The Islamic World’s Uyghur Silence

Uyghur demonstrators gather near the Chinese consulate in Istanbul as police watch. (Photo by Charlotte Lawson.)

ISTANBUL—Uyghur exiles have hoped for solidarity from their Muslim brothers and sisters as they’ve protested persecution by the Chinese government. In Istanbul last week, they instead faced police decked out in riot gear and threats of deportation.

The clash epitomized the growing sense of abandonment Uyghurs feel from Muslim-led countries. For years their pleas for help from the Islamic world in the face of China’s long oppression and recent genocide in Xinjiang have largely gone unanswered. Turkey, which hosts one of the largest Uyghur populations outside of China—many of them refugees—has historically been one of the diaspora’s most steady allies. But its friendship has been inconsistent.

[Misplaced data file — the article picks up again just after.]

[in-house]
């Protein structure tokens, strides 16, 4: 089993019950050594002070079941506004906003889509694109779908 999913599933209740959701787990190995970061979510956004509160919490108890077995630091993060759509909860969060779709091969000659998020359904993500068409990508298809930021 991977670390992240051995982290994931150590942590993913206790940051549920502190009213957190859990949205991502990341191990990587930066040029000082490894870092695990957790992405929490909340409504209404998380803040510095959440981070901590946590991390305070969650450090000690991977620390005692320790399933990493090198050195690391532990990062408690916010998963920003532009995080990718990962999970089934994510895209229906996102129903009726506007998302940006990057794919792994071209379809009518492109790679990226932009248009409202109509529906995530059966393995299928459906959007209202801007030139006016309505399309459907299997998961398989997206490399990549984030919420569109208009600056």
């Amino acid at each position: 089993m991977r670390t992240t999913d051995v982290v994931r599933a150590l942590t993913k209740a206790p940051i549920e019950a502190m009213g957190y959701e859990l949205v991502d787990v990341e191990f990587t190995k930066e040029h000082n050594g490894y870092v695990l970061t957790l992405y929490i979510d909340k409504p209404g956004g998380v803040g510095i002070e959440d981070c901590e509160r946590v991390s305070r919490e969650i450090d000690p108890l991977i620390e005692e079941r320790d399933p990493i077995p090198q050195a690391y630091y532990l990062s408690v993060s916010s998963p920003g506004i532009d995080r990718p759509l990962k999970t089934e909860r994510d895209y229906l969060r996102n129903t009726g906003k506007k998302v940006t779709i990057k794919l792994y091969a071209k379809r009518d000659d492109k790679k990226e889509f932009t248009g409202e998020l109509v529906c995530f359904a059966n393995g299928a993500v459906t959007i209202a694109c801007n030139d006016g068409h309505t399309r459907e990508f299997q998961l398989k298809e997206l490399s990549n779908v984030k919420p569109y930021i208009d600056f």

Protesters arrived outside the Chinese consulate in Istanbul at 5 a.m. last Wednesday, braving the winter chill to draw attention to an ongoing genocide in Xinjiang (also known as East Turkestan to Uyghurs) and the recent deadly fire in its provincial capital of Urumqi. Police soon worked to clear demonstrators from the area, threatening those who refused to comply with deportation—particularly dangerous for refugees fleeing genocide—and escorting stragglers away from the consulate one-by-one. Still, some protesters, including one woman who said she hasn’t heard from her three children in Xinjiang for more than six years, sought to break through the police barricades.

“Terrorist China!” the group chanted. “Fascist China! Stop Uyghur genocide!”

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